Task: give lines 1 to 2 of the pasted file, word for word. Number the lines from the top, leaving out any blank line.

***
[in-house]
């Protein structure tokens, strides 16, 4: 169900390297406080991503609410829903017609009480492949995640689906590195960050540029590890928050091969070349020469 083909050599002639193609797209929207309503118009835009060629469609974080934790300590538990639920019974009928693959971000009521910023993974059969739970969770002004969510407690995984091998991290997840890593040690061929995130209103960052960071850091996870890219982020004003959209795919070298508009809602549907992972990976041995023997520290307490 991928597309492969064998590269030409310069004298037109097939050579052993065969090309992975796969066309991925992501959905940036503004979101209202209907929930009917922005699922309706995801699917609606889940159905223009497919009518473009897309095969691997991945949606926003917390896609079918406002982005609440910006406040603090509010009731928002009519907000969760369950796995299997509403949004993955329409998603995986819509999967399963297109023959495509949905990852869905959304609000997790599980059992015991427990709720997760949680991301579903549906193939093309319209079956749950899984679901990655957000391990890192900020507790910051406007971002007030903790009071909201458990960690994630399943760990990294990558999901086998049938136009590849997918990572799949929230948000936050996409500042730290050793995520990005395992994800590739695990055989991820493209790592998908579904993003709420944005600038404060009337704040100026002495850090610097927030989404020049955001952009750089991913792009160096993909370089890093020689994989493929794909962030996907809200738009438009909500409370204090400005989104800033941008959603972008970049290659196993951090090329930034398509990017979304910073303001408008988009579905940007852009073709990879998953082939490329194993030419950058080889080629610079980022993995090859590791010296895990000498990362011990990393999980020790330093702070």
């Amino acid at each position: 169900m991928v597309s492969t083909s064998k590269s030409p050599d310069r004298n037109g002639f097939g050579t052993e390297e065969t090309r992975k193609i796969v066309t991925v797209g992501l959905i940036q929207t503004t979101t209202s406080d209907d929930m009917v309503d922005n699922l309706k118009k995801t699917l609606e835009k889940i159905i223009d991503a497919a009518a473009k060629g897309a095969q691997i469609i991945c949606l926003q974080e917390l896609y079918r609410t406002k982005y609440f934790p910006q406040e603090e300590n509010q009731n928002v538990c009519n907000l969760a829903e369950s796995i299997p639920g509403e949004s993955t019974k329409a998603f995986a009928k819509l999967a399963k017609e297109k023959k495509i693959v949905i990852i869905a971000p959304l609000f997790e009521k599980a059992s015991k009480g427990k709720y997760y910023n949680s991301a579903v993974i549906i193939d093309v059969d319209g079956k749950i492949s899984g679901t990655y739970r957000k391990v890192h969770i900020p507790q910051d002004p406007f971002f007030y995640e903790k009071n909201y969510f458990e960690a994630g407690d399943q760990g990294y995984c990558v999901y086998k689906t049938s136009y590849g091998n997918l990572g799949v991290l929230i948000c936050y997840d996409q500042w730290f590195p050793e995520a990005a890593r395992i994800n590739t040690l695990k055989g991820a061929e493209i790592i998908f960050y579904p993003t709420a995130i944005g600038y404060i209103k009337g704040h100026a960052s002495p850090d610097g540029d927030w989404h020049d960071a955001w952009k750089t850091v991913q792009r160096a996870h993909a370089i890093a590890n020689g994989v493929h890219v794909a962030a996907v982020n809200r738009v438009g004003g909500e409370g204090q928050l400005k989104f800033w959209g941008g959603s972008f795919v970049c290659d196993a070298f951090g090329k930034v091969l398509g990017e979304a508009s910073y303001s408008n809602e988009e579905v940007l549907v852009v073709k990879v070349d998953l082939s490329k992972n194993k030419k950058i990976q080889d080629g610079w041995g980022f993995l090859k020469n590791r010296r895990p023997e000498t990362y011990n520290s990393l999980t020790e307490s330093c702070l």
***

[in-house]
């Protein structure tokens, strides 16, 4: 169900390297406080991503609410829903017609009480492949995640689906590195960050540029590890928050091969070349020469 083909050599002639193609797209929207309503118009835009060629469609974080934790300590538990639920019974009928693959971000009521910023993974059969739970969770002004969510407690995984091998991290997840890593040690061929995130209103960052960071850091996870890219982020004003959209795919070298508009809602549907992972990976041995023997520290307490 991928597309492969064998590269030409310069004298037109097939050579052993065969090309992975796969066309991925992501959905940036503004979101209202209907929930009917922005699922309706995801699917609606889940159905223009497919009518473009897309095969691997991945949606926003917390896609079918406002982005609440910006406040603090509010009731928002009519907000969760369950796995299997509403949004993955329409998603995986819509999967399963297109023959495509949905990852869905959304609000997790599980059992015991427990709720997760949680991301579903549906193939093309319209079956749950899984679901990655957000391990890192900020507790910051406007971002007030903790009071909201458990960690994630399943760990990294990558999901086998049938136009590849997918990572799949929230948000936050996409500042730290050793995520990005395992994800590739695990055989991820493209790592998908579904993003709420944005600038404060009337704040100026002495850090610097927030989404020049955001952009750089991913792009160096993909370089890093020689994989493929794909962030996907809200738009438009909500409370204090400005989104800033941008959603972008970049290659196993951090090329930034398509990017979304910073303001408008988009579905940007852009073709990879998953082939490329194993030419950058080889080629610079980022993995090859590791010296895990000498990362011990990393999980020790330093702070």